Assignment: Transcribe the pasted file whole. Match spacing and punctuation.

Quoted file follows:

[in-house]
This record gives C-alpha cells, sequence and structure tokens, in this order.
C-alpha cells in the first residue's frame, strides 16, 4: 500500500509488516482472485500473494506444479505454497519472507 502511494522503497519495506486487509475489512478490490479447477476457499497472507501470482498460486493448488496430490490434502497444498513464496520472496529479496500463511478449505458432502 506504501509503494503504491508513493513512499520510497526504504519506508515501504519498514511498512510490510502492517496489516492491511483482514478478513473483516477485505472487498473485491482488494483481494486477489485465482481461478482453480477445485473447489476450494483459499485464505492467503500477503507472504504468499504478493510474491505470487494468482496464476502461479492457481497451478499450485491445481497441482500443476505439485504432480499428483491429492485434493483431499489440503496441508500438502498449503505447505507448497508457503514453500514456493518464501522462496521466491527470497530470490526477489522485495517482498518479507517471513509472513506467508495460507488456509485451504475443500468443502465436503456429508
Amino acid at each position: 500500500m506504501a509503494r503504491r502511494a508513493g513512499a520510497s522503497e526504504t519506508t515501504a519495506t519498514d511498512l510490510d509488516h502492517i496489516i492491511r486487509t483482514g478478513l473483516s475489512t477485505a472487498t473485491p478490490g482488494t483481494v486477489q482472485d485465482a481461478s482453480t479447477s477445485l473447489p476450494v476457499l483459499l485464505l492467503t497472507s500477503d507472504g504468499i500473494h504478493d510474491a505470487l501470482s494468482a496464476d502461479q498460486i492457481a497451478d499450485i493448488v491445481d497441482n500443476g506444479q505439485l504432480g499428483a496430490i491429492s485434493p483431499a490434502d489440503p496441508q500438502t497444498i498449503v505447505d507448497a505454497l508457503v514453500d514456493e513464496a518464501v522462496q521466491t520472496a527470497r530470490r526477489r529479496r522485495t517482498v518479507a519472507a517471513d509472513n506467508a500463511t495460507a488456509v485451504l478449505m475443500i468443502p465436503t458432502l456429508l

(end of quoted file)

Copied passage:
[in-house]
This record gives C-alpha cells, sequence and structure tokens, in this order.
C-alpha cells in the first residue's frame, strides 16, 4: 500500500509488516482472485500473494506444479505454497519472507 502511494522503497519495506486487509475489512478490490479447477476457499497472507501470482498460486493448488496430490490434502497444498513464496520472496529479496500463511478449505458432502 506504501509503494503504491508513493513512499520510497526504504519506508515501504519498514511498512510490510502492517496489516492491511483482514478478513473483516477485505472487498473485491482488494483481494486477489485465482481461478482453480477445485473447489476450494483459499485464505492467503500477503507472504504468499504478493510474491505470487494468482496464476502461479492457481497451478499450485491445481497441482500443476505439485504432480499428483491429492485434493483431499489440503496441508500438502498449503505447505507448497508457503514453500514456493518464501522462496521466491527470497530470490526477489522485495517482498518479507517471513509472513506467508495460507488456509485451504475443500468443502465436503456429508
Amino acid at each position: 500500500m506504501a509503494r503504491r502511494a508513493g513512499a520510497s522503497e526504504t519506508t515501504a519495506t519498514d511498512l510490510d509488516h502492517i496489516i492491511r486487509t483482514g478478513l473483516s475489512t477485505a472487498t473485491p478490490g482488494t483481494v486477489q482472485d485465482a481461478s482453480t479447477s477445485l473447489p476450494v476457499l483459499l485464505l492467503t497472507s500477503d507472504g504468499i500473494h504478493d510474491a505470487l501470482s494468482a496464476d502461479q498460486i492457481a497451478d499450485i493448488v491445481d497441482n500443476g506444479q505439485l504432480g499428483a496430490i491429492s485434493p483431499a490434502d489440503p496441508q500438502t497444498i498449503v505447505d507448497a505454497l508457503v514453500d514456493e513464496a518464501v522462496q521466491t520472496a527470497r530470490r526477489r529479496r522485495t517482498v518479507a519472507a517471513d509472513n506467508a500463511t495460507a488456509v485451504l478449505m475443500i468443502p465436503t458432502l456429508l